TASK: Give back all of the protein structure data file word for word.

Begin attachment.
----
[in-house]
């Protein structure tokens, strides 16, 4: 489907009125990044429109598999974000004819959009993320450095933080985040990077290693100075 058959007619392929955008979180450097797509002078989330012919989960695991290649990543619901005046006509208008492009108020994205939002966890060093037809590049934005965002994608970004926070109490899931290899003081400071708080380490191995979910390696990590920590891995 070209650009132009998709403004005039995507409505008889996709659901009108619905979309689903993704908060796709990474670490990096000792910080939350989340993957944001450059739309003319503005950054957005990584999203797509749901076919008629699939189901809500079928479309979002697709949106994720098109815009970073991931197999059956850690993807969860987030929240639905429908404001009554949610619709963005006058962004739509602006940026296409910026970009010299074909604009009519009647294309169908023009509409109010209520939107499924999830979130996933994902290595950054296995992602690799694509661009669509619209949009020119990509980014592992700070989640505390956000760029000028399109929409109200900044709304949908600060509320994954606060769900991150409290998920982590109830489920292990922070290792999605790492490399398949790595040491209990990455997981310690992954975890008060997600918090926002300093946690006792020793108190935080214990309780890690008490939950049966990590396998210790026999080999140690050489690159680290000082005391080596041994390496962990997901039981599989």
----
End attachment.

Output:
[in-house]
């Protein structure tokens, strides 16, 4: 489907009125990044429109598999974000004819959009993320450095933080985040990077290693100075 058959007619392929955008979180450097797509002078989330012919989960695991290649990543619901005046006509208008492009108020994205939002966890060093037809590049934005965002994608970004926070109490899931290899003081400071708080380490191995979910390696990590920590891995 070209650009132009998709403004005039995507409505008889996709659901009108619905979309689903993704908060796709990474670490990096000792910080939350989340993957944001450059739309003319503005950054957005990584999203797509749901076919008629699939189901809500079928479309979002697709949106994720098109815009970073991931197999059956850690993807969860987030929240639905429908404001009554949610619709963005006058962004739509602006940026296409910026970009010299074909604009009519009647294309169908023009509409109010209520939107499924999830979130996933994902290595950054296995992602690799694509661009669509619209949009020119990509980014592992700070989640505390956000760029000028399109929409109200900044709304949908600060509320994954606060769900991150409290998920982590109830489920292990922070290792999605790492490399398949790595040491209990990455997981310690992954975890008060997600918090926002300093946690006792020793108190935080214990309780890690008490939950049966990590396998210790026999080999140690050489690159680290000082005391080596041994390496962990997901039981599989």